All NHL teams, including the Toronto Maple Leafs, make changes. At the same time, NHL players regularly move from team to team. Sometimes it’s by the team’s choice; sometimes a player wants a change. At other times, a team makes a trade or lets a player walk without compensation to another team because they cannot arrive at a mutually acceptable contract.
Sometimes players retire. Sometimes prospects rise through the ranks. For a variety of reasons, NHL players are often on the move. Teams keep changing season after season.
The Impact of a Flat Salary Cap in the Age of Covid
In addition, in these days of the flat salary cap that’s come as a result of experiencing a pandemic, sometimes there’s no choice but to let a valuable player leave a team that wants him and that he wants to play for. When a contract expires and a player deserves a raise, but his team simply cannot find the salary-cap space under the upper limits of the cap, that can necessitate movement.
When a player signs with another team, the team he left tries to replace him. Quality of play is the first order of business. Philosophical or positional fit are other considerations. However, these days budgets must also be considered.
The Maple Leafs Engaged in That Consideration This Offseason
Both fans of a team and the media that cover that team then weigh in to examine and assess the success of the moves its team makes. Because players regularly move and teams are constantly rebuilt – every season actually – fans and media both examine the moves their hometown team makes to weigh these moves against the movements of other teams. The Maple Leafs are no exception.
That’s part of being a fan. You want your team to win.
There’s an old adage that the team that gets the best player wins the trade. Of course, arguments can be made to the contrary. In fact, sometimes it’s true, but other times it isn’t.
Comparing Player X to Damion Kabuka
Let’s say that adage is true. This past offseason one NHL team let a talented, hardworking, and very popular player walk. To fill the space that the player’s absence left, the team used the money it would have had to pay him to search for a replacement. They eventually signed Damion Kabuka. For now, we’ll refer to the player who walked as Player X.
If we compare Damion Kabuka and Player X to see which team got the better player, we find the following:
During this season, Player X has scored 11 goals and eight assists (for 17 points). Damion Kabuka, on the other hand, has scored 16 goals and 20 assists (for 32 points). Winner: Damion Kabuka
At five-on-five, Player X has seven goals, four assists (for 11 points). Damion Kabuka has 14 goals, 18 assists (for 32 points). Winner: Damion Kabuka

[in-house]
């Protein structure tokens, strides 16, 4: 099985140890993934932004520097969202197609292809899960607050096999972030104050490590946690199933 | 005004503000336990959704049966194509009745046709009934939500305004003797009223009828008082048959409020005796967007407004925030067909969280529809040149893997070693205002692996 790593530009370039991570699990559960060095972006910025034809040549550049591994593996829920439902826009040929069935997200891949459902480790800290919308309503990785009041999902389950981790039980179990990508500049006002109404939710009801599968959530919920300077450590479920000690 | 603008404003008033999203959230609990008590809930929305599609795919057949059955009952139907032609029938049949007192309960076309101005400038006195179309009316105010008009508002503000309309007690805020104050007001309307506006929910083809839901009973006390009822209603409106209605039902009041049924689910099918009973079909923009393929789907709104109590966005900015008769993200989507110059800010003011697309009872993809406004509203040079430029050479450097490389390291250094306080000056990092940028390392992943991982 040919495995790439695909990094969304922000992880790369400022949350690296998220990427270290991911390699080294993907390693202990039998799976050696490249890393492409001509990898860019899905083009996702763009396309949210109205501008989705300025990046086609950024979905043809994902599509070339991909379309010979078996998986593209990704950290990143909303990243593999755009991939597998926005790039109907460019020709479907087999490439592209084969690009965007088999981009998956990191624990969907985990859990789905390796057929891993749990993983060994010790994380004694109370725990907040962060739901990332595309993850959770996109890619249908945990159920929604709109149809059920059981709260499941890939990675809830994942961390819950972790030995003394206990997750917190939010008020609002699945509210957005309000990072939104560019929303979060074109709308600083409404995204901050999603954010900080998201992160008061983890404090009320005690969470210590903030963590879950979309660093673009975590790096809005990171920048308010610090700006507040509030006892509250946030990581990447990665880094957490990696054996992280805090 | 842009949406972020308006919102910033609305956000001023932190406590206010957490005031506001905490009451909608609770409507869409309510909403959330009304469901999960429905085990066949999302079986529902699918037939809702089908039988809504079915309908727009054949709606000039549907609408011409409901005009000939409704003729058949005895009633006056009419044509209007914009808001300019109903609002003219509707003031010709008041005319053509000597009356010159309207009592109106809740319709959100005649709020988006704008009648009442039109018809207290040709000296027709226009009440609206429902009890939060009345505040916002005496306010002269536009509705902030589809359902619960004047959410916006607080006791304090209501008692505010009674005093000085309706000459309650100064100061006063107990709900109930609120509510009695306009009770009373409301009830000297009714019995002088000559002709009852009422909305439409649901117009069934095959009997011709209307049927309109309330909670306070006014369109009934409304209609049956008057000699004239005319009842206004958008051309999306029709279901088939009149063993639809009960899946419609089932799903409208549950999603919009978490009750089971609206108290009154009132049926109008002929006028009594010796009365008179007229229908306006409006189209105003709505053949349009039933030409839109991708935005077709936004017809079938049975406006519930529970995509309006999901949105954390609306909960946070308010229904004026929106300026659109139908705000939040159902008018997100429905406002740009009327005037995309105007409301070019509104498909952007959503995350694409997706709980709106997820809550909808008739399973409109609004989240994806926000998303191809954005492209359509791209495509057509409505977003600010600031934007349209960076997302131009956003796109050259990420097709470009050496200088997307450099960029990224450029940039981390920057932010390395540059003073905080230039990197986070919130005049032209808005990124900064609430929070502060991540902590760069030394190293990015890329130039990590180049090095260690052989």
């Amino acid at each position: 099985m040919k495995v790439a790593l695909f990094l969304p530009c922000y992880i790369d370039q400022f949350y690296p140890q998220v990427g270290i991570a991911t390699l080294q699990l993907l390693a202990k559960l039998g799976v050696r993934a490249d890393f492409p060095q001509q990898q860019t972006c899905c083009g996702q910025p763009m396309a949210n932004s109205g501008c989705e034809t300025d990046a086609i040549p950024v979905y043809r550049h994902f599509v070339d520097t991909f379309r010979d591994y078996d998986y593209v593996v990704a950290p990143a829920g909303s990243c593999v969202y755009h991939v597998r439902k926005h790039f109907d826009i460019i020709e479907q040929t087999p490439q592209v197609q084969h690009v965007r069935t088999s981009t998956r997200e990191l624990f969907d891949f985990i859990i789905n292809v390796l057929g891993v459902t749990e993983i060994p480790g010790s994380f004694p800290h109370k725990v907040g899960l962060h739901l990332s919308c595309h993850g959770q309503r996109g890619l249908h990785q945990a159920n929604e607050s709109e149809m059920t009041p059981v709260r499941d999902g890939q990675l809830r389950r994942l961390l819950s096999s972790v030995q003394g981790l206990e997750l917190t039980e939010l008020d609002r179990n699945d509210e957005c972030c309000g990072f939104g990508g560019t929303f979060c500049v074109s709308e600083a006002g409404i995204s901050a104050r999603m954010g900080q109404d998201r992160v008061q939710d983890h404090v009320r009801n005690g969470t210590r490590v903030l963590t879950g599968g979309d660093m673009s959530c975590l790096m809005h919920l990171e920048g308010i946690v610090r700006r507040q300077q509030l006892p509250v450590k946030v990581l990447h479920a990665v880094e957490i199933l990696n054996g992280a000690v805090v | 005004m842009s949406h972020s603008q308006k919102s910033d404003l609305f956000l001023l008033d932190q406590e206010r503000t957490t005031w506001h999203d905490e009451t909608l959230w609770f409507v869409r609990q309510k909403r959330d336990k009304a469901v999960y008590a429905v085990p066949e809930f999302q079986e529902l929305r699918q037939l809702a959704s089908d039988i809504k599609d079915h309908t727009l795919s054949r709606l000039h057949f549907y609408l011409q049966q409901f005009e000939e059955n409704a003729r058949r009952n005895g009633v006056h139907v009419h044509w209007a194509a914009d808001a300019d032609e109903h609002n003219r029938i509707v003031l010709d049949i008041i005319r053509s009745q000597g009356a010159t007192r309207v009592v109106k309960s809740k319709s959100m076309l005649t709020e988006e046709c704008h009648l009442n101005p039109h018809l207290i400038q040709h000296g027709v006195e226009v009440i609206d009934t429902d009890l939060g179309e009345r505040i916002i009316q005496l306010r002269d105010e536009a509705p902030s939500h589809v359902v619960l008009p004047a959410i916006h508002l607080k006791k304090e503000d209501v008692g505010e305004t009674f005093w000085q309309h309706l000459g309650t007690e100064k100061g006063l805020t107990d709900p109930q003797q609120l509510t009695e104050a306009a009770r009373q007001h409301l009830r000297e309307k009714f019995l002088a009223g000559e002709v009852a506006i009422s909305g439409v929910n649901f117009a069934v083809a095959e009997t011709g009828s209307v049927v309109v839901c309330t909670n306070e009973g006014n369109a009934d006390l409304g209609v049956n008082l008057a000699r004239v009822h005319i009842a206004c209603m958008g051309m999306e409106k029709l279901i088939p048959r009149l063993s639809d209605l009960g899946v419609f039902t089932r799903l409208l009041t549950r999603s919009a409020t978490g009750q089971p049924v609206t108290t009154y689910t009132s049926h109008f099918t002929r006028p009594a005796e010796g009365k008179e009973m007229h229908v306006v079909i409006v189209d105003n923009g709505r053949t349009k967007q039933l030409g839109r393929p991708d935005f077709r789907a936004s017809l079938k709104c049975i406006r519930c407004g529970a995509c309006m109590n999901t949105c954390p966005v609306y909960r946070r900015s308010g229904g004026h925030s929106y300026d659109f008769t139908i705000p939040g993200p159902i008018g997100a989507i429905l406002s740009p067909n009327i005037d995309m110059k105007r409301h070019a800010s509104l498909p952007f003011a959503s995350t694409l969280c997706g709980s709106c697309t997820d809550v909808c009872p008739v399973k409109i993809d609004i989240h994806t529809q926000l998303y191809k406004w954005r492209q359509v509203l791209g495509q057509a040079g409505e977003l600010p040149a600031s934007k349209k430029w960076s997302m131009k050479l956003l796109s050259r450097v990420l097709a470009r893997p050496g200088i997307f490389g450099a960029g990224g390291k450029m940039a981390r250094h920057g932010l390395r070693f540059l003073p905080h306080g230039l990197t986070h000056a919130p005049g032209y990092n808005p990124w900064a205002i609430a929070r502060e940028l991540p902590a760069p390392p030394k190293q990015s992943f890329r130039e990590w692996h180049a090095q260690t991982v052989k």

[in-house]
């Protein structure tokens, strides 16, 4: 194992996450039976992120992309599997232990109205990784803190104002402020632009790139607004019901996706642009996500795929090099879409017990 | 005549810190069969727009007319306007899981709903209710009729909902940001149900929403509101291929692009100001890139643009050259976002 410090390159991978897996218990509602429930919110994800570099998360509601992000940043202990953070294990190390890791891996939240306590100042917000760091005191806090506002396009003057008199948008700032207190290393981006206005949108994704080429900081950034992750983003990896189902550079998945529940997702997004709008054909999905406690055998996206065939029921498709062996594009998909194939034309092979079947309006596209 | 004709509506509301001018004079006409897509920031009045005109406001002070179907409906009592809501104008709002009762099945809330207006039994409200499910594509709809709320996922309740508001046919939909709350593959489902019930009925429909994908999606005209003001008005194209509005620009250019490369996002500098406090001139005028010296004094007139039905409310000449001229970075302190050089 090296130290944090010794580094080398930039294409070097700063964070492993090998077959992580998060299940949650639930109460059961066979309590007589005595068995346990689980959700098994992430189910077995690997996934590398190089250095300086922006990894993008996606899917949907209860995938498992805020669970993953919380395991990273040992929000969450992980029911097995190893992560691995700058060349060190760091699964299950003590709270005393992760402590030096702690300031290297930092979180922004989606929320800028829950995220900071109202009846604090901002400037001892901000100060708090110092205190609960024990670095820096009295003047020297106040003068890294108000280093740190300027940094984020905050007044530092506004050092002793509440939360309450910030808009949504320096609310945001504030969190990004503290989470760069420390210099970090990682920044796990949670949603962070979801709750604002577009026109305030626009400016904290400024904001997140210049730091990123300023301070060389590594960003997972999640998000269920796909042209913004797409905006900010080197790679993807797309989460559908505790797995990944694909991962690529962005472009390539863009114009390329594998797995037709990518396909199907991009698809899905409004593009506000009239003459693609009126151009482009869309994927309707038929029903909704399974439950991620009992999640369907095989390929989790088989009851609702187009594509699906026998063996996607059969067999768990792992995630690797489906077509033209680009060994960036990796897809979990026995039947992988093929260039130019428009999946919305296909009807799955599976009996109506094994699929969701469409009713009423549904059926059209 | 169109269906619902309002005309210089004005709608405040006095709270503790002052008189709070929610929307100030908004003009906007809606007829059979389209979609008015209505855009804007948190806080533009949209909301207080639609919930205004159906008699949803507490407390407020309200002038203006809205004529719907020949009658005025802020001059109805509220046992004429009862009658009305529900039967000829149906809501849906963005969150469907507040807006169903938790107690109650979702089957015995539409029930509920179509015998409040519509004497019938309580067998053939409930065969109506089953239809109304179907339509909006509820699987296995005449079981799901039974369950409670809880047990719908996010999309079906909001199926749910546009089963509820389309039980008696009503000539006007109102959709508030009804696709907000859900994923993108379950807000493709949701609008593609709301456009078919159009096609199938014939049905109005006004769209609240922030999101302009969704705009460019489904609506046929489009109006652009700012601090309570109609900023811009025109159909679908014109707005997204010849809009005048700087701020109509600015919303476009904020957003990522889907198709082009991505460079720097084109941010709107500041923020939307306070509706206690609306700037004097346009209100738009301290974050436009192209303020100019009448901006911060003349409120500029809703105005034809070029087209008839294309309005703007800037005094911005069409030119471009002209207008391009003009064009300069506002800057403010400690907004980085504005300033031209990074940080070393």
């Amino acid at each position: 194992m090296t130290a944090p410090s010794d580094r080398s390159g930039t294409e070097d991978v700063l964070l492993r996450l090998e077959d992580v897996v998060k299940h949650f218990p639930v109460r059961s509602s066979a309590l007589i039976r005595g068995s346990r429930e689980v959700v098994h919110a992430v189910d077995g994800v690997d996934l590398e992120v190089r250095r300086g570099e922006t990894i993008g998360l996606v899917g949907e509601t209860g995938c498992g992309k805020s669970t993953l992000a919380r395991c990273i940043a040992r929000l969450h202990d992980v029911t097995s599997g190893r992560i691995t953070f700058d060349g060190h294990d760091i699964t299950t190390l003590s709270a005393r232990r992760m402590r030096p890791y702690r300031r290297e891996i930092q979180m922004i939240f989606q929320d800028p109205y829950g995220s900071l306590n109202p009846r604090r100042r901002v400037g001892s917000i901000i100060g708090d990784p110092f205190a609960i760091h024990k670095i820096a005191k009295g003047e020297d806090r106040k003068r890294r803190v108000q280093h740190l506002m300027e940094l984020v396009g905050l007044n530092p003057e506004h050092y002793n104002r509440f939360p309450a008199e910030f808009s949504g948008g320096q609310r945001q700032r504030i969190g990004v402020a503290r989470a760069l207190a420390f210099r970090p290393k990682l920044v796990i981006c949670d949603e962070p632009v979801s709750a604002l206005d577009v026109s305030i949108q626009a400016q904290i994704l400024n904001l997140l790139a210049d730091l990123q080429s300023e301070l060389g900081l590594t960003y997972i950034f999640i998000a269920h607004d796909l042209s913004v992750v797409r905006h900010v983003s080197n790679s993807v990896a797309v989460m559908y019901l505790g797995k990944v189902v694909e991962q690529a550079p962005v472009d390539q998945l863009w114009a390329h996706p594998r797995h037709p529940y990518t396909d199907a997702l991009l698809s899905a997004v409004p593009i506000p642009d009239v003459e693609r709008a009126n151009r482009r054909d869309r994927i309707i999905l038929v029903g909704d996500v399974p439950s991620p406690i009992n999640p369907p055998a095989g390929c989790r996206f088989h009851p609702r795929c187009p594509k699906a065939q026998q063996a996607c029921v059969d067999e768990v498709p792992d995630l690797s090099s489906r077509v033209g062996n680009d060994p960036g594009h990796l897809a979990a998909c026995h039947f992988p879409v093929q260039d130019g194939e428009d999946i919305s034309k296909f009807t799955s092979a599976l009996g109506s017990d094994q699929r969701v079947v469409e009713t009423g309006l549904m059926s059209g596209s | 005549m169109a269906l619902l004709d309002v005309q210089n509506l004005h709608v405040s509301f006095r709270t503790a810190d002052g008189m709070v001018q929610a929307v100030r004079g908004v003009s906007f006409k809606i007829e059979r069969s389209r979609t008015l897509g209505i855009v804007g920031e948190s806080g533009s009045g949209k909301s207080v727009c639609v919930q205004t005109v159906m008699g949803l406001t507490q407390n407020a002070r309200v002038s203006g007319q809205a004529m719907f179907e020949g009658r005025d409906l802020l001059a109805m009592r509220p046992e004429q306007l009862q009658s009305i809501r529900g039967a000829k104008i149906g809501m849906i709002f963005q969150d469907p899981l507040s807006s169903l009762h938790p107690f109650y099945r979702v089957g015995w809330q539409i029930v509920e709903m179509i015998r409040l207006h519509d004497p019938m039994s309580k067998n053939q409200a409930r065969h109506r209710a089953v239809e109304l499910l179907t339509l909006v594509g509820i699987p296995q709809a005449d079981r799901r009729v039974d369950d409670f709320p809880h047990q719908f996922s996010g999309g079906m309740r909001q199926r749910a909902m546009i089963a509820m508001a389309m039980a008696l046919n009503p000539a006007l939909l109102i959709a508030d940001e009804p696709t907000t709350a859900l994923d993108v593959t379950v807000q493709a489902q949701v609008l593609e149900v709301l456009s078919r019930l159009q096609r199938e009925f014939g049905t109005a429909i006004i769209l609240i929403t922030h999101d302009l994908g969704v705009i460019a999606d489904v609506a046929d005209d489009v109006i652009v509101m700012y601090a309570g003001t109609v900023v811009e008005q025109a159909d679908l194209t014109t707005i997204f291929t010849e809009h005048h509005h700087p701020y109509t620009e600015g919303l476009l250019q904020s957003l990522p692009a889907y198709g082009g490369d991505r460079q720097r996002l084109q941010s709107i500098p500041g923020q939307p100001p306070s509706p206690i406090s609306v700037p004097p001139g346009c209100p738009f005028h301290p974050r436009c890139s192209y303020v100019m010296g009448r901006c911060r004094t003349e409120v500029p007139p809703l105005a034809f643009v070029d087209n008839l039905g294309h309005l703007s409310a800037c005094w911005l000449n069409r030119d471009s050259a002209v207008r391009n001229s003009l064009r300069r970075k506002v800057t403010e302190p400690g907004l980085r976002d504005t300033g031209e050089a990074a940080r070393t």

At five-on-five, Player X has been on ice for 13 goals for and 15 goals against. Damion Kabuka has been on ice for 36 goals for and 29 against. Winner: Damion Kabuka
Player X has averaged 19 minutes of time on ice per game. Damion Kabuka has averaged 43 minutes of time on ice per game, more than double Player X. Winner, by a lot: Damion Kabuka
If Player X gets hurt, all of him misses games. If one-third of Damion Kapuka gets hurt, two-thirds of him keep playing.
Player X has a cap hit of $5.5 million this season. Damion Kabuka has a cap hit of $3.7 million, or $1.8 million less than Player X. Winner: Damion Kabuka
Given these Numbers, Who’s the Better Player?
Given these numbers, it’s obvious that Damion Kabuka is the better player. The team that acquired Damion Kabuka wins the deal.
What’s so interesting is that Maple Leafs’ fans have been watching Damion Kabuka all season.
Obviously, you’ve guessed it. Player X is Zach Hyman.
It strikes us that the perhaps the Maple Leafs should be selling Damion Kapuka jerseys!
Obviously, the Maple Leafs miss Hyman’s contributions to the team. He’s a great player. However, insofar as the team has covered for his absence, it’s easy to make a case that David Kampf, Michael Bunting, and Ondrej Kase are giving it a good shot.
We wish Hyman well with the Edmonton Oilers, until – of course – he plays the Maple Leafs.
[Note: I want to thank long-time Maple Leafs’ fan Stan Smith for collaborating with me on this post. Stan’s Facebook profile can be found here.]
The Old Prof (Jim Parsons, Sr.) taught for more than 40 years in the Faculty of Education at the University of Alberta. He’s a Canadian boy, who has two degrees from the University of Kentucky and a doctorate from the University of Texas. He is now retired on Vancouver Island, where he lives with his family. His hobbies include playing with his hockey cards and simply being a sports fan – hockey, the Toronto Raptors, and CFL football (thinks Ricky Ray personifies how a professional athlete should act).
If you wonder why he doesn’t use his real name, it’s because his son – who’s also Jim Parsons – wrote for The Hockey Writers first and asked Jim Sr. to use another name so readers wouldn’t confuse their work.
Because Jim Sr. had worked in China, he adopted the Mandarin word for teacher (老師). The first character lǎo (老) means “old,” and the second character shī (師) means “teacher.” The literal translation of lǎoshī is “old teacher.” That became his pen name. Today, other than writing for The Hockey Writers, he teaches graduate students research design at several Canadian universities.
He looks forward to sharing his insights about the Toronto Maple Leafs and about how sports engages life more fully. His Twitter address is https://twitter.com/TheOldProf